Cruise will resume testing after one of its cars ran someone over

Precise News

Cruise has announced that it’s resuming tests for its fleet of self-driving taxis in Phoenix, Arizona , though not with passengers just yet.
The autonomous vehicle maker says it will start with humans behind the wheel, with no passengers and no autonomous driving mechanisms engaged.
They’ve caused something of a mass exodus in the company, starting with then CEO and co-founder Kyle Vogt and nine other leaders.
Cruise also laid off 24 percent of its workforce shortly after.
Cruise says its intent with renewed testing is to help improve its systems by collecting more road data to continue feeding its machine learning model, and that it hopes to eventually resume human-supervised autonomous tests in Phoenix.
Cruise has a lot of work ahead to prove that its driverless cars are ready to fully return to the road.
To our knowledge, California hasn’t lifted the original ban it imposed, though the state has apparently made the company’s path to redemption clear.
“The DMV has provided Cruise with the steps needed to apply to reinstate its suspended permits,” the California Department of Motor Vehicles wrote last October.

NEUTRAL

Cruise has declared that, although not yet with passengers, it is resuming testing for its fleet of self-driving taxis in Phoenix, Arizona. According to the manufacturer of autonomous vehicles, driving will begin with people in the driver’s seat, without any passengers, and without using any autonomous driving features.

Since one of the robotaxis’s vehicles ran over and dragged a pedestrian over 20 feet in October after another vehicle threw the victim into its path, lawmakers in California have prohibited the GM subsidiary from operating its vehicles in the state. A few weeks had passed since the previous incident, in which one of Cruise’s cars failed to yield to a fire truck’s emergency signals, resulting in a collision.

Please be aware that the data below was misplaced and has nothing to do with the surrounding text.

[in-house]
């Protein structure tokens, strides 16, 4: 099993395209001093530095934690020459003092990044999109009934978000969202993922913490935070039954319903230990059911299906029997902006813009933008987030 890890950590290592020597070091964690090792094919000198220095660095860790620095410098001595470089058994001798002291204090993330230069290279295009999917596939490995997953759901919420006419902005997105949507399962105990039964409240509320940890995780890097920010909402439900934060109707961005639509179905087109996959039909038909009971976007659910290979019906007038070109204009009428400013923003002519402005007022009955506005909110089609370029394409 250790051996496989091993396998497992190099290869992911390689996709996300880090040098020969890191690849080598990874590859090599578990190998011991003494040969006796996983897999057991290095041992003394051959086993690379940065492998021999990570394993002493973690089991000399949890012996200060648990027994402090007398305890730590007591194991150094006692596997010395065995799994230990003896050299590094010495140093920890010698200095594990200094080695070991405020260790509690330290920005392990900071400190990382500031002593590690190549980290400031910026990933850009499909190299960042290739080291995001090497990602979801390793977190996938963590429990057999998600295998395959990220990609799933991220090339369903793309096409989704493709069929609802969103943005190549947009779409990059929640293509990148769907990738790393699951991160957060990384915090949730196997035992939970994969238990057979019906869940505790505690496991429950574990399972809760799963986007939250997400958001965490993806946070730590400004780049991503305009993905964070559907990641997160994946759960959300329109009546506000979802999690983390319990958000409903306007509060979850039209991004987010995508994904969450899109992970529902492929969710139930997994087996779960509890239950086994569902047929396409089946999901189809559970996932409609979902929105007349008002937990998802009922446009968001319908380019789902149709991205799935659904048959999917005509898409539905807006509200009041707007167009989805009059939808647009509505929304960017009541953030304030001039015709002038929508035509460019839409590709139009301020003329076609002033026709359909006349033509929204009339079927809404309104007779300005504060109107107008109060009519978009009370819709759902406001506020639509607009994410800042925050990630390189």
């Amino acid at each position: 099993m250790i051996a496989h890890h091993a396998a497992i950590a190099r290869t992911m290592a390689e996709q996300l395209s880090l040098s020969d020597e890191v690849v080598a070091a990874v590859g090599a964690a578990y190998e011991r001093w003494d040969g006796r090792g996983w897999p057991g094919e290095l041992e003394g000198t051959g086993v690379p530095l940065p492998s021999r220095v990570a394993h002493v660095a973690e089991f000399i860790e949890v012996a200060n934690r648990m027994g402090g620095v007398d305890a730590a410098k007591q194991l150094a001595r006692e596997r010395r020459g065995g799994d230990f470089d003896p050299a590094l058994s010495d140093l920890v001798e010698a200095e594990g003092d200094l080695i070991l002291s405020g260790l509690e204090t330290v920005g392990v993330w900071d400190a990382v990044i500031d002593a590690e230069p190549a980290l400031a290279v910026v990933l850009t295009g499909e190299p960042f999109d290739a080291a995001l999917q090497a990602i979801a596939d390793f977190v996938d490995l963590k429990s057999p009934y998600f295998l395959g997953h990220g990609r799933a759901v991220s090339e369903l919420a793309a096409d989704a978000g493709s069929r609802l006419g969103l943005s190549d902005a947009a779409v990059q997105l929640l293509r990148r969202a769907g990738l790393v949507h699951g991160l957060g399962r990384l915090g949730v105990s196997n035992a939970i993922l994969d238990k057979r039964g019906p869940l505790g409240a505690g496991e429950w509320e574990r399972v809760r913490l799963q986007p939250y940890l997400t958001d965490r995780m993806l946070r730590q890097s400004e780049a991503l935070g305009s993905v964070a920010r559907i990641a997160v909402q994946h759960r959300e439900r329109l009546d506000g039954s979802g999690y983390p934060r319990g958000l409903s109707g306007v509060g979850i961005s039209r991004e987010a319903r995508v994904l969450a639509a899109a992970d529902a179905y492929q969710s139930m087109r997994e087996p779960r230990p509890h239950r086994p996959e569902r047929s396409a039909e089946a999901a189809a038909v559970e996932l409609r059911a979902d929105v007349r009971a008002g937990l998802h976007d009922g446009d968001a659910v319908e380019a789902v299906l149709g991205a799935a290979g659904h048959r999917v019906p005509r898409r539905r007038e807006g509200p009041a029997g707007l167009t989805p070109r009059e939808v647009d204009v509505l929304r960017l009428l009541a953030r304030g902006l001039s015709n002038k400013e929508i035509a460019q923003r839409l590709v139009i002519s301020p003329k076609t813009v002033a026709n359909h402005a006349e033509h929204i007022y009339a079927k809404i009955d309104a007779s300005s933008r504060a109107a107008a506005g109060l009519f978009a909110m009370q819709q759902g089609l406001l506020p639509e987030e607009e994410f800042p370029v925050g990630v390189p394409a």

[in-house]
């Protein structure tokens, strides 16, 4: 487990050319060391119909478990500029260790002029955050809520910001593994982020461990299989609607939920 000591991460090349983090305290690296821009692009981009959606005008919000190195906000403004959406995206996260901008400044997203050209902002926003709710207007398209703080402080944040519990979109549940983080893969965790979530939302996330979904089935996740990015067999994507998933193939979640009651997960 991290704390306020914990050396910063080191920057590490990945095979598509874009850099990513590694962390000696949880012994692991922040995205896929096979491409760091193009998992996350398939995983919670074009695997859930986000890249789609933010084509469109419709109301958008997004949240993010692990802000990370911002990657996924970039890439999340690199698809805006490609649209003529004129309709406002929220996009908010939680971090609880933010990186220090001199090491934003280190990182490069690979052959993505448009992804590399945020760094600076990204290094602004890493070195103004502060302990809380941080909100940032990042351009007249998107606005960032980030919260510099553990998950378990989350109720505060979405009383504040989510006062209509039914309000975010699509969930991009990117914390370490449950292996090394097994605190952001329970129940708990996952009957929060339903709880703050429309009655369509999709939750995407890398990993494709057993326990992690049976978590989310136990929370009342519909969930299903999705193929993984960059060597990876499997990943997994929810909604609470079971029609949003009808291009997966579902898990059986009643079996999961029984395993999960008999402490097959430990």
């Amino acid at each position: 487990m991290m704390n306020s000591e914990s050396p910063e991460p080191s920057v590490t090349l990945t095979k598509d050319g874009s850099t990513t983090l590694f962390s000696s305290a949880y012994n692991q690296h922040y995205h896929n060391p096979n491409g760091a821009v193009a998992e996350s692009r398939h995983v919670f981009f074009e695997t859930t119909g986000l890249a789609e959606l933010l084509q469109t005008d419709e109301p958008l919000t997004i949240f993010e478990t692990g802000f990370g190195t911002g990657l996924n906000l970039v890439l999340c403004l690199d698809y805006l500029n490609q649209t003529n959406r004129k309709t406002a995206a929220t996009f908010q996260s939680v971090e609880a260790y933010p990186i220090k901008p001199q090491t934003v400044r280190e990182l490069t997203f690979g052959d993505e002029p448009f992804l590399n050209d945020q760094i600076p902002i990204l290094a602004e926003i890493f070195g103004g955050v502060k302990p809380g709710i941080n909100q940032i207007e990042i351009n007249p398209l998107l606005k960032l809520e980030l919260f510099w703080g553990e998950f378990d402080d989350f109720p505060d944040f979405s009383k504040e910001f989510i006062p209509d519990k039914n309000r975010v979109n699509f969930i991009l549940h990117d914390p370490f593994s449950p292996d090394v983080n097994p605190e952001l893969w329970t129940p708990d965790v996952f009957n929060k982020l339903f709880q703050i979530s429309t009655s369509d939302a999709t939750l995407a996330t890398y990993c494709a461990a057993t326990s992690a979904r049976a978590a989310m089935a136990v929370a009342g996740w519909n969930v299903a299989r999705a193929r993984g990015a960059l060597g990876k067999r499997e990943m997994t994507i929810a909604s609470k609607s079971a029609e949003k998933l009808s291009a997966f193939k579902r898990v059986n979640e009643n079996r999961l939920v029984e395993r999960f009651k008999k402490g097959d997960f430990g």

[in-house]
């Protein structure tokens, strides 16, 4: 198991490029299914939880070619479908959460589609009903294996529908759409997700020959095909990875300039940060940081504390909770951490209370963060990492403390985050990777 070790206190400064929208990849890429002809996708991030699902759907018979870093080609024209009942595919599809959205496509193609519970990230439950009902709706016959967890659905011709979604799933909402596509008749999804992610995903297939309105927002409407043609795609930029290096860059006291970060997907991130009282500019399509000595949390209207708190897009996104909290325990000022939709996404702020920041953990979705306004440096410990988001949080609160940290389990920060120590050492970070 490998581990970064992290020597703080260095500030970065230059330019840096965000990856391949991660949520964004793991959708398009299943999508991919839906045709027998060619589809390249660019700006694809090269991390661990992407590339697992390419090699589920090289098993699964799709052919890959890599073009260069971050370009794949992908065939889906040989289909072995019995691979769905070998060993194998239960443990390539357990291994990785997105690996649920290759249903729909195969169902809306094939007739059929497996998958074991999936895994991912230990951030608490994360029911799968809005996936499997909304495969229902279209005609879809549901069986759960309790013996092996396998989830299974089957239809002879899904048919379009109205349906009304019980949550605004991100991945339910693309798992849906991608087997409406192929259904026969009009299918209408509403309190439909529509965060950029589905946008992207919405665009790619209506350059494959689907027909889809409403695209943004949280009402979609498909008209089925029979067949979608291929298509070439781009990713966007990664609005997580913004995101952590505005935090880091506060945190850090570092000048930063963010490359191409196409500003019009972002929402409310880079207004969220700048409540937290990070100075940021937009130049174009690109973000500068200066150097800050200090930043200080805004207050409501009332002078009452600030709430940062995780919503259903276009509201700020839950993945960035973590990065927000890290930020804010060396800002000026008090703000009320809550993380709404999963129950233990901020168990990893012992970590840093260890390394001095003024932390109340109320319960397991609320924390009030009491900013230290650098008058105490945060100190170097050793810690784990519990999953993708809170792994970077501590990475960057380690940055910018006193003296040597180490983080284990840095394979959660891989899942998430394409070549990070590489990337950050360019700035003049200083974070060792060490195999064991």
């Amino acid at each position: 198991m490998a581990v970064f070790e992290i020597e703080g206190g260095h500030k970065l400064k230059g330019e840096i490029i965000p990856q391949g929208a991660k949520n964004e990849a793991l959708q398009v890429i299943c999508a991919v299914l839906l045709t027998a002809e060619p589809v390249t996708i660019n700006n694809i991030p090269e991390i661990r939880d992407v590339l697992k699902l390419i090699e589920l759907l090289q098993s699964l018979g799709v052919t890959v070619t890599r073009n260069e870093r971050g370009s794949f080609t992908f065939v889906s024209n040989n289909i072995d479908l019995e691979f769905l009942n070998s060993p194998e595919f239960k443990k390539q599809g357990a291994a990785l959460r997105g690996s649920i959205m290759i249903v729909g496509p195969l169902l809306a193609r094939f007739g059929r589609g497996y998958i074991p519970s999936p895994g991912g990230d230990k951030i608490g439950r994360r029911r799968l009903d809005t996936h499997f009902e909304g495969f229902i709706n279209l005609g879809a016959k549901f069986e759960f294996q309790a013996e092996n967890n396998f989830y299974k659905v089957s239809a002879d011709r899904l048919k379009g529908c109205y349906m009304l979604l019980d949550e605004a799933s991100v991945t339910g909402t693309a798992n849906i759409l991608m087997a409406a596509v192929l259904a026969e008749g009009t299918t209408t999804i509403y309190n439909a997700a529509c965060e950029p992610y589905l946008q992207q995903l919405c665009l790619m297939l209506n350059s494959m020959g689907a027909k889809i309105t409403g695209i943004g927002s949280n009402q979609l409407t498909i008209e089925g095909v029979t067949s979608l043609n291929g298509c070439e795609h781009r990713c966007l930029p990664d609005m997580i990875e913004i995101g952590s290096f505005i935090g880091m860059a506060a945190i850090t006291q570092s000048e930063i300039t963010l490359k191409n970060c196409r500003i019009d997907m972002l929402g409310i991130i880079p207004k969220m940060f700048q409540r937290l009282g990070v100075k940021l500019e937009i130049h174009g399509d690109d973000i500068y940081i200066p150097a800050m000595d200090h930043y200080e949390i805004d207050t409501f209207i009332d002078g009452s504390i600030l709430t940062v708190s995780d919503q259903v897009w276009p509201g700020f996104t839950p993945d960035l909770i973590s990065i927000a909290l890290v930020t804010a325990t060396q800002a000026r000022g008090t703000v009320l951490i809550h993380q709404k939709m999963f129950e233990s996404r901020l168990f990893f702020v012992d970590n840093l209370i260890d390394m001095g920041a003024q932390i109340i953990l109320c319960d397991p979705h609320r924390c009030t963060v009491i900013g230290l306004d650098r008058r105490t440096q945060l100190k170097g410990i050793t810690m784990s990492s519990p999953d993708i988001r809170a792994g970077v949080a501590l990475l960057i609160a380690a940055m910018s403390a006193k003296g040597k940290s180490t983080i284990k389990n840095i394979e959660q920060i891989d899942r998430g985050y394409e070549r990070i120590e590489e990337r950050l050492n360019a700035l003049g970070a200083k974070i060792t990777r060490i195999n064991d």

Since then, the business has been coping with the fallout. Amidst numerous investigations into the incidents, Cruise first suspended operations nationwide and modified the way 950 of its cars responded to crashes by updating their software. Starting with then-CEO and co-founder Kyle Vogt and nine other leaders, they’ve caused something of a mass departure within the organization. Not long after, Cruise also let go of 24% of its staff.

Resuming human-supervised autonomous testing in Phoenix is something Cruise hopes to do eventually. Cruise says the goal of the renewed testing is to help improve its systems by gathering more road data to continue feeding its machine learning model. According to the company, it chose the city because many of its employees live there and because of its “strong history” of fostering automotive innovation.

In order to demonstrate that its driverless cars are prepared for a full road comeback, Cruise has a lot of work ahead of them. As far as we are aware, California hasn’t reversed the initial prohibition it put in place, but it does seem that the company has a clear path to recovery. The California Department of Motor Vehicles stated in a letter from October of last year that “the DMV has provided Cruise with the steps needed to apply to reinstate its suspended permits.”. Whatever those concerns may be, addressing them would be a significant step toward building some goodwill.

scroll to top